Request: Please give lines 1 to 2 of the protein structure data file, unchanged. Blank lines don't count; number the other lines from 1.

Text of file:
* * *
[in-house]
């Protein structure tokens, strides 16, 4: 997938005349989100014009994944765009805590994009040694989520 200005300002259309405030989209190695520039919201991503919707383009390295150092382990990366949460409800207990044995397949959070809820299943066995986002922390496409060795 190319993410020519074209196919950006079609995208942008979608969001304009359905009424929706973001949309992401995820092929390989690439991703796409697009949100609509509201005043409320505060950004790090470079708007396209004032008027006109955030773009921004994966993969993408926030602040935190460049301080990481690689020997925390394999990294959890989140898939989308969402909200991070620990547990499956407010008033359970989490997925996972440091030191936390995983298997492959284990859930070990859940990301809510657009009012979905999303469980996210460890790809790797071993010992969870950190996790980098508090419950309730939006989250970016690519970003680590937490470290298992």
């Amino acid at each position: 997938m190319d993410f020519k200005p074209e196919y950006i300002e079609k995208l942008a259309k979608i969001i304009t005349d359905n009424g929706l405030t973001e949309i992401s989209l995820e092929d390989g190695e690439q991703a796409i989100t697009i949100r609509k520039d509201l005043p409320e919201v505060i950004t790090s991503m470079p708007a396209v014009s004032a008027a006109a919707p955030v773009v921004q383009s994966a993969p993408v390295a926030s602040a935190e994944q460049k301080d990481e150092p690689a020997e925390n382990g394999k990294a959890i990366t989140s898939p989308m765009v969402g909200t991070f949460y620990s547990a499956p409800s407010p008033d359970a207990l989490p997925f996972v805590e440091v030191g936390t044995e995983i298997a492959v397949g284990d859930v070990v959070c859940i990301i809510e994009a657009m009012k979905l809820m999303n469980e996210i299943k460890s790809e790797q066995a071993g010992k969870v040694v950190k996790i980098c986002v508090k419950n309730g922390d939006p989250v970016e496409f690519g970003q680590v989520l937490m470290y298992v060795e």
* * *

[in-house]
């Protein structure tokens, strides 16, 4: 997938005349989100014009994944765009805590994009040694989520 200005300002259309405030989209190695520039919201991503919707383009390295150092382990990366949460409800207990044995397949959070809820299943066995986002922390496409060795 190319993410020519074209196919950006079609995208942008979608969001304009359905009424929706973001949309992401995820092929390989690439991703796409697009949100609509509201005043409320505060950004790090470079708007396209004032008027006109955030773009921004994966993969993408926030602040935190460049301080990481690689020997925390394999990294959890989140898939989308969402909200991070620990547990499956407010008033359970989490997925996972440091030191936390995983298997492959284990859930070990859940990301809510657009009012979905999303469980996210460890790809790797071993010992969870950190996790980098508090419950309730939006989250970016690519970003680590937490470290298992």